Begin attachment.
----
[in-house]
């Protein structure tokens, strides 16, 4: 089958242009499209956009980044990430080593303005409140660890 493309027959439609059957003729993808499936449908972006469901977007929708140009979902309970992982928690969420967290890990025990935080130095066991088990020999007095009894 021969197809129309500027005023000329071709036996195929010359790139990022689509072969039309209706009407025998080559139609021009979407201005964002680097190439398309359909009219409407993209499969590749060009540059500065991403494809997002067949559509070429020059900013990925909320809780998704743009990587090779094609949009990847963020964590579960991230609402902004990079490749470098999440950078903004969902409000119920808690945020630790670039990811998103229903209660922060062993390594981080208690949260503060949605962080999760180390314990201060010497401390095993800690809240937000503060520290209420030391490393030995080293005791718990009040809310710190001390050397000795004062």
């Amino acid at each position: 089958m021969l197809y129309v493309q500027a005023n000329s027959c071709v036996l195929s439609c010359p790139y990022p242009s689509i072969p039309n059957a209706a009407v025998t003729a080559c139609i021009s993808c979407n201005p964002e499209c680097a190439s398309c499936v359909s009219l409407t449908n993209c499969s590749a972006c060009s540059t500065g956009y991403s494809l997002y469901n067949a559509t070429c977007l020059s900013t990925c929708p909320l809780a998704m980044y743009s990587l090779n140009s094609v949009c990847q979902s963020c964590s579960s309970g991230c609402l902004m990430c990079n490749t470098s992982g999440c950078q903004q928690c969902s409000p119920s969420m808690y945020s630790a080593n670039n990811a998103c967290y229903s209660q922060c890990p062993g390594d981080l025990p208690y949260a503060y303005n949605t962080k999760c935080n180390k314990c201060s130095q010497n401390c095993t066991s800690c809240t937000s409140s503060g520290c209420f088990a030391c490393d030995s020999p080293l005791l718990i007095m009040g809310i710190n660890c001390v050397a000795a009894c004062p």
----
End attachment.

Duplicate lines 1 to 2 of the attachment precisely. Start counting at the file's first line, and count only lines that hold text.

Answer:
[in-house]
């Protein structure tokens, strides 16, 4: 089958242009499209956009980044990430080593303005409140660890 493309027959439609059957003729993808499936449908972006469901977007929708140009979902309970992982928690969420967290890990025990935080130095066991088990020999007095009894 021969197809129309500027005023000329071709036996195929010359790139990022689509072969039309209706009407025998080559139609021009979407201005964002680097190439398309359909009219409407993209499969590749060009540059500065991403494809997002067949559509070429020059900013990925909320809780998704743009990587090779094609949009990847963020964590579960991230609402902004990079490749470098999440950078903004969902409000119920808690945020630790670039990811998103229903209660922060062993390594981080208690949260503060949605962080999760180390314990201060010497401390095993800690809240937000503060520290209420030391490393030995080293005791718990009040809310710190001390050397000795004062």